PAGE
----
Michelle Obama's "Becoming" Comes to Netflix | Book Pulse

Netflix is releasing a documentary about Michelle Obama’s Becoming book tour. Faithful adaptations of Terry Pratchett’s Discworld books are in the works. Meghan and Harry are working with two journalists on a biography due out in August. Newly released fiction from Simone de Beauvoir is forthcoming. ALA plans a virtual program to replace the cancelled Annual conference. The James Beard Awards will be announced on May 4. Poet Eavan Boland has died.

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Adaptations In The News

Netflix is releasing a documentary about Michelle Obama’s Becoming book tour. It will run for one hour and 29 minutes. Here is the tag line: "Join former first lady Michelle Obama in an intimate documentary looking at her life, hopes and connection with others as she tours with Becoming." The documentary debuts on May 6. The L.A. Times has a report, as does the NYT. There is a trailer.

Terry Pratchett’s production company will create “truly authentic … prestige adaptations that remain absolutely faithful to [his] original, unique genius” of his works. It is early days for the project, The Guardian reports.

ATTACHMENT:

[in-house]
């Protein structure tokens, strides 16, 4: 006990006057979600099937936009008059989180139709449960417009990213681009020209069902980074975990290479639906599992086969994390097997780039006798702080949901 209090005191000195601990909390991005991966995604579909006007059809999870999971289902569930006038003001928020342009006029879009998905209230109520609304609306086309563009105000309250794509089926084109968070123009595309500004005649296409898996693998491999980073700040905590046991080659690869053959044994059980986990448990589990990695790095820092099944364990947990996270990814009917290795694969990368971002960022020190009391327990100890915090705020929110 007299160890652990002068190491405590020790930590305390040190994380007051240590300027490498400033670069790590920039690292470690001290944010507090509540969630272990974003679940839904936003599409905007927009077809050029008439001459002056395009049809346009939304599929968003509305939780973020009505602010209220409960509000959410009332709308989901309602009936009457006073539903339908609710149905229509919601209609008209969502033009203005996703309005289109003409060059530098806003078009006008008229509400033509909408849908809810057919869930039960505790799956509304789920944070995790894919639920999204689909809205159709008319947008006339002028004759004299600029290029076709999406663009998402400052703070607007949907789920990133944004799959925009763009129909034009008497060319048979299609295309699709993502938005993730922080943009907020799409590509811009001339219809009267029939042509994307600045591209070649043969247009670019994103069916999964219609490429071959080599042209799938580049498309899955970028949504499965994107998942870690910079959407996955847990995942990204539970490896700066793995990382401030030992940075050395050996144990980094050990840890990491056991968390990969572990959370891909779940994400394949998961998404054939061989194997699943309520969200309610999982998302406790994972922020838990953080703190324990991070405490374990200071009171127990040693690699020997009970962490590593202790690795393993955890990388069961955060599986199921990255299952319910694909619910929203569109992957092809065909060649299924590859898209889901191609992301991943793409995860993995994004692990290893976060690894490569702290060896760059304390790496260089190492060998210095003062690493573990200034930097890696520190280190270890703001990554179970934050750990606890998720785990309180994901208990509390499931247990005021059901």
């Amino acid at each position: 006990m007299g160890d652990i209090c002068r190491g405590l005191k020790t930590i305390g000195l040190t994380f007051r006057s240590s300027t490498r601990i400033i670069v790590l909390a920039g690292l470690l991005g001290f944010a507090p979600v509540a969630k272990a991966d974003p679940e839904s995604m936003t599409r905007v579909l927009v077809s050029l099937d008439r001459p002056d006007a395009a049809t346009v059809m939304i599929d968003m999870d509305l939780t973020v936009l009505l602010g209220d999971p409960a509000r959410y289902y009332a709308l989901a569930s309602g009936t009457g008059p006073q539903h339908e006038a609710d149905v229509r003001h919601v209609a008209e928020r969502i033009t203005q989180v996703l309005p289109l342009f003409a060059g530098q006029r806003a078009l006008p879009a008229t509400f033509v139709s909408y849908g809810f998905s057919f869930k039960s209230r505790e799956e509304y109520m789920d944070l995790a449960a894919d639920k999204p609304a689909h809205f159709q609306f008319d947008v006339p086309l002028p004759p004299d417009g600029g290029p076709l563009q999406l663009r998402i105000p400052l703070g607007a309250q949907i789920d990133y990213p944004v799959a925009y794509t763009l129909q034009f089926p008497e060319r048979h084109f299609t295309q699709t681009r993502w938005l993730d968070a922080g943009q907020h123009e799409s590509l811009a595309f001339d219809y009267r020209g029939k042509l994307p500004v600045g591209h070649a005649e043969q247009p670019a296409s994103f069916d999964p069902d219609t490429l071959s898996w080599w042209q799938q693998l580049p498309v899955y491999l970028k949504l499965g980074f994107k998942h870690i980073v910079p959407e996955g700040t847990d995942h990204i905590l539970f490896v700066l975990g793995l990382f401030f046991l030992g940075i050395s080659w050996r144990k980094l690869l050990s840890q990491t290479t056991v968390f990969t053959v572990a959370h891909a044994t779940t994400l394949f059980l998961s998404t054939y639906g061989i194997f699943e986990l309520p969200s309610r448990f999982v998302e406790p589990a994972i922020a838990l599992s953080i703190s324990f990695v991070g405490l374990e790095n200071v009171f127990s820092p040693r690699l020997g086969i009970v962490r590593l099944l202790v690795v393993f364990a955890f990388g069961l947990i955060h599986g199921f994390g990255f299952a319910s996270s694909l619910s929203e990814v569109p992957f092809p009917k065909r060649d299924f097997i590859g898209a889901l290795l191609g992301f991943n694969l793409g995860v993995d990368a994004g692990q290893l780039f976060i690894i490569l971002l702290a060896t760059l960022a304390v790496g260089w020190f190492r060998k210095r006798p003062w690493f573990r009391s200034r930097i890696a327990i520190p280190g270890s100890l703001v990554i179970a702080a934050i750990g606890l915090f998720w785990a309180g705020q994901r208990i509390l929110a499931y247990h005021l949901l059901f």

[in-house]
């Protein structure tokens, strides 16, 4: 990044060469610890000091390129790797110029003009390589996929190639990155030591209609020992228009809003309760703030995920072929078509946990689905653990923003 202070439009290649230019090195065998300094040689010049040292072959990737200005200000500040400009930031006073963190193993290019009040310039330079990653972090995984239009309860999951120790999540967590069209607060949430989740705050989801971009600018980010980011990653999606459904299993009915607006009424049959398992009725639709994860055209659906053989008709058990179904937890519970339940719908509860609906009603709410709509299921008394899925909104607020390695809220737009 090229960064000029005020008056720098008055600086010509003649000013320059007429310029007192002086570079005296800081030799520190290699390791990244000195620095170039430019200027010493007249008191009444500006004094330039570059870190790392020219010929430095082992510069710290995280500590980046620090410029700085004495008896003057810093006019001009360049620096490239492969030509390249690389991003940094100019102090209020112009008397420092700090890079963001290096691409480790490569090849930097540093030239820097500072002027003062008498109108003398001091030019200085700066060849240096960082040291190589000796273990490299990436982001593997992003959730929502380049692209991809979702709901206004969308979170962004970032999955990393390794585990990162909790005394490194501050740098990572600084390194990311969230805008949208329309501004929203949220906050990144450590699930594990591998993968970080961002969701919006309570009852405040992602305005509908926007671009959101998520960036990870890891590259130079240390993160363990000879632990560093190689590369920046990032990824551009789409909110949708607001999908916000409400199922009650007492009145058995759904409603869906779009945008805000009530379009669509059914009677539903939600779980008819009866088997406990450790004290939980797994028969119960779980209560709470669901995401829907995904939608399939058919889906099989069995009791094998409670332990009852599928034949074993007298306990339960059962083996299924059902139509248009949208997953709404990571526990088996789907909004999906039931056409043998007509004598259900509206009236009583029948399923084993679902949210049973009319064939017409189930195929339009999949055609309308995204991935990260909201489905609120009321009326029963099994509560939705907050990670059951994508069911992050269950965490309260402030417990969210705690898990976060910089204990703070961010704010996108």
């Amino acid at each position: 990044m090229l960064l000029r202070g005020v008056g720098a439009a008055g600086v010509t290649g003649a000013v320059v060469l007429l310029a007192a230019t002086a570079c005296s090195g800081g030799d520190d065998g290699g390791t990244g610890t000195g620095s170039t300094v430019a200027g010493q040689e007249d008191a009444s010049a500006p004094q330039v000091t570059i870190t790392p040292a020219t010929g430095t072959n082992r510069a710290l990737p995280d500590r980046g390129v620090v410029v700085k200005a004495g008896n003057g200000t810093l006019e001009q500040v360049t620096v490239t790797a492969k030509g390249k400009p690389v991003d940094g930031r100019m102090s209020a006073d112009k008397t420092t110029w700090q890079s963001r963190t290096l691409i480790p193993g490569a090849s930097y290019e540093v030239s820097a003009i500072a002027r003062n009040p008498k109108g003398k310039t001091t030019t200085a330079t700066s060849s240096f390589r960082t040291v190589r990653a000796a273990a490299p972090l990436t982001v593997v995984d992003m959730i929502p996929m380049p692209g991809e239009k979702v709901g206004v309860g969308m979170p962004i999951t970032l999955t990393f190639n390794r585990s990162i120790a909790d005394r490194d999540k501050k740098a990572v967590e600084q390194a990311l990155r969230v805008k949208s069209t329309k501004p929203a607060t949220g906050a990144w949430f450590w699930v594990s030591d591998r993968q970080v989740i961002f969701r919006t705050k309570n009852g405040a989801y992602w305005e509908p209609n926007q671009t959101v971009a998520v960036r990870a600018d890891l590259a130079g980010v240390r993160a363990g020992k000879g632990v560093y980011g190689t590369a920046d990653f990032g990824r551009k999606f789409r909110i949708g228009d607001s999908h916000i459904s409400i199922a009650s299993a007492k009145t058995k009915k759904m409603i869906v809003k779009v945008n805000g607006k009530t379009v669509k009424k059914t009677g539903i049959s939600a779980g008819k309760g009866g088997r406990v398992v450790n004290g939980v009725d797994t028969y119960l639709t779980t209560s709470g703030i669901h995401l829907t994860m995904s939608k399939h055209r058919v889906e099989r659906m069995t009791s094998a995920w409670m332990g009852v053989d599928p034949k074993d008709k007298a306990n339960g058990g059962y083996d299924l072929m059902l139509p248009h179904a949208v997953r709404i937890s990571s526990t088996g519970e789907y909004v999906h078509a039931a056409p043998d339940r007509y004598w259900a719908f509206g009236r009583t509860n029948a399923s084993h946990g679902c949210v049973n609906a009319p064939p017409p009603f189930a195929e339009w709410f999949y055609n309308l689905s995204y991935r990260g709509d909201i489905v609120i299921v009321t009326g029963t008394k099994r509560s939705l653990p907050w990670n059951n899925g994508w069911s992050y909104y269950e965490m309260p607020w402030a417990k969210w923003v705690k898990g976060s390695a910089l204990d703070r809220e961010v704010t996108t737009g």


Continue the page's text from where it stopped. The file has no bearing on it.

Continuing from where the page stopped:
The NYT reviews The End of October by Lawrence Wright (Knopf): “The sweeping, authoritative and genuinely intelligent thriller — the sort of novel in which the author employs a bulldozer and a scalpel at the same time — is a rare specimen. [This] is one of these. The fact that it’s about the world in shock and ruin be.” Also, Camino Winds by John Grisham (Doubleday: Random House): “This is a Camino book with elements of a more traditional Grisham thriller thrown in.” Little Family by Ishmael Beah (Riverhead: Penguin): “This strong, moving ending is a testament to Beah’s confidence as a writer and a remarkable storyteller.” The Inevitability of Tragedy: Henry Kissinger and His World by Barry Gewen (W.W. Norton): “a timely and acute defense of the great realist’s actions, values and beliefs.” Empires of the Sky: Zeppelins, Airplanes, and Two Men's Epic Duel to Rule the World by Alexander Rose (Random House): “important history and a true narrative — a definitive tale of an incredible time when mere mortals learned to fly.” Our Riches by Kaouther Adimi, translated by Chris Andrews (New Directions: W. W. Norton; LJ starred review): “Yet the truly potent effect of the book is that by taking on literary history from the underbelly of the French nation … Adimi confronts us with episodes that are simply never spoken of in France.” This Is All I Got: A New Mother's Search for Home by Lauren Sandler (Random House): “testament to the bigness of the small story, to the power of intimate narratives to speak to something much larger.” No-Signal Area by Robert Perisic, translated by Ellen Elias-Bursac (Seven Stories Press): “In Perisic’s poignant telling, the erasure of Yugoslavia and its socialist experiment continues to haunt its people, exes now adrift in a postwar vacancy.” The Celestial Hunter by Roberto Calasso, translated by Richard Dixon (FSG: Macmillan): “Calasso is especially good at describing the characters of myth and legend with a novelist’s omniscient authority — and the occasional zinger.” Lastly, the paper prints its “New & Noteworthy” column.